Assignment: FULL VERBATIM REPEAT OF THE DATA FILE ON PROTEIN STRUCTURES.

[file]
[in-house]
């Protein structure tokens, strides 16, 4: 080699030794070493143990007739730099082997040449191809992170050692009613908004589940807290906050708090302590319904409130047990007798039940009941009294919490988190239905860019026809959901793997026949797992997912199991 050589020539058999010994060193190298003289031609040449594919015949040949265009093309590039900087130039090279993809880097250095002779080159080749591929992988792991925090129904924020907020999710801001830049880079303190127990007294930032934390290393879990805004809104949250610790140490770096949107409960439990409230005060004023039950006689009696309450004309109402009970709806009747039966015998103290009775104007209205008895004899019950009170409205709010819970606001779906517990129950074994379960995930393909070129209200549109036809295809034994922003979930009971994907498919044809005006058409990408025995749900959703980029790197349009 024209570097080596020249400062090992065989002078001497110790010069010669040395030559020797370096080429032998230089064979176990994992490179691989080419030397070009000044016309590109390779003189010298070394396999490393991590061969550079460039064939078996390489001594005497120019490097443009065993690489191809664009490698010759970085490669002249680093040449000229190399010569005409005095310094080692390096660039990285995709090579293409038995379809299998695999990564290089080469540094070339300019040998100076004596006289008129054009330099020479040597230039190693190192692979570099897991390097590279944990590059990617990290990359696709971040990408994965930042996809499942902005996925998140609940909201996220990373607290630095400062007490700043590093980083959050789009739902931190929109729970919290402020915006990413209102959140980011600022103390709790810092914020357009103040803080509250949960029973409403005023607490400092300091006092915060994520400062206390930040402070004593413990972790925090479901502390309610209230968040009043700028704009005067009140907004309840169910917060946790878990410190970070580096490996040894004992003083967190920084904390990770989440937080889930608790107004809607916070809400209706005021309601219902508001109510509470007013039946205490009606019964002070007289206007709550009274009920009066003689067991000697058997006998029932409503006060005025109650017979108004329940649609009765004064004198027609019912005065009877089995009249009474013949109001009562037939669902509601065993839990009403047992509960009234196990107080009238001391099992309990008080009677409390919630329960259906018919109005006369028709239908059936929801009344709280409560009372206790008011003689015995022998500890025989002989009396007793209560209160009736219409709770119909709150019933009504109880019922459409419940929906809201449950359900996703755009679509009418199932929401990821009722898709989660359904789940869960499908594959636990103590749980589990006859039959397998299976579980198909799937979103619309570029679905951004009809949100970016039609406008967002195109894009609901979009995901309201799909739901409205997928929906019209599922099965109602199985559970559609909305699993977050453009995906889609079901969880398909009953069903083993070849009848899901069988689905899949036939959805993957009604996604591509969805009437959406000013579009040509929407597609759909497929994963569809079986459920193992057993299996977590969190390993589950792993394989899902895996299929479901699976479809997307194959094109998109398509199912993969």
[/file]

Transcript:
[in-house]
């Protein structure tokens, strides 16, 4: 080699030794070493143990007739730099082997040449191809992170050692009613908004589940807290906050708090302590319904409130047990007798039940009941009294919490988190239905860019026809959901793997026949797992997912199991 050589020539058999010994060193190298003289031609040449594919015949040949265009093309590039900087130039090279993809880097250095002779080159080749591929992988792991925090129904924020907020999710801001830049880079303190127990007294930032934390290393879990805004809104949250610790140490770096949107409960439990409230005060004023039950006689009696309450004309109402009970709806009747039966015998103290009775104007209205008895004899019950009170409205709010819970606001779906517990129950074994379960995930393909070129209200549109036809295809034994922003979930009971994907498919044809005006058409990408025995749900959703980029790197349009 024209570097080596020249400062090992065989002078001497110790010069010669040395030559020797370096080429032998230089064979176990994992490179691989080419030397070009000044016309590109390779003189010298070394396999490393991590061969550079460039064939078996390489001594005497120019490097443009065993690489191809664009490698010759970085490669002249680093040449000229190399010569005409005095310094080692390096660039990285995709090579293409038995379809299998695999990564290089080469540094070339300019040998100076004596006289008129054009330099020479040597230039190693190192692979570099897991390097590279944990590059990617990290990359696709971040990408994965930042996809499942902005996925998140609940909201996220990373607290630095400062007490700043590093980083959050789009739902931190929109729970919290402020915006990413209102959140980011600022103390709790810092914020357009103040803080509250949960029973409403005023607490400092300091006092915060994520400062206390930040402070004593413990972790925090479901502390309610209230968040009043700028704009005067009140907004309840169910917060946790878990410190970070580096490996040894004992003083967190920084904390990770989440937080889930608790107004809607916070809400209706005021309601219902508001109510509470007013039946205490009606019964002070007289206007709550009274009920009066003689067991000697058997006998029932409503006060005025109650017979108004329940649609009765004064004198027609019912005065009877089995009249009474013949109001009562037939669902509601065993839990009403047992509960009234196990107080009238001391099992309990008080009677409390919630329960259906018919109005006369028709239908059936929801009344709280409560009372206790008011003689015995022998500890025989002989009396007793209560209160009736219409709770119909709150019933009504109880019922459409419940929906809201449950359900996703755009679509009418199932929401990821009722898709989660359904789940869960499908594959636990103590749980589990006859039959397998299976579980198909799937979103619309570029679905951004009809949100970016039609406008967002195109894009609901979009995901309201799909739901409205997928929906019209599922099965109602199985559970559609909305699993977050453009995906889609079901969880398909009953069903083993070849009848899901069988689905899949036939959805993957009604996604591509969805009437959406000013579009040509929407597609759909497929994963569809079986459920193992057993299996977590969190390993589950792993394989899902895996299929479901699976479809997307194959094109998109398509199912993969």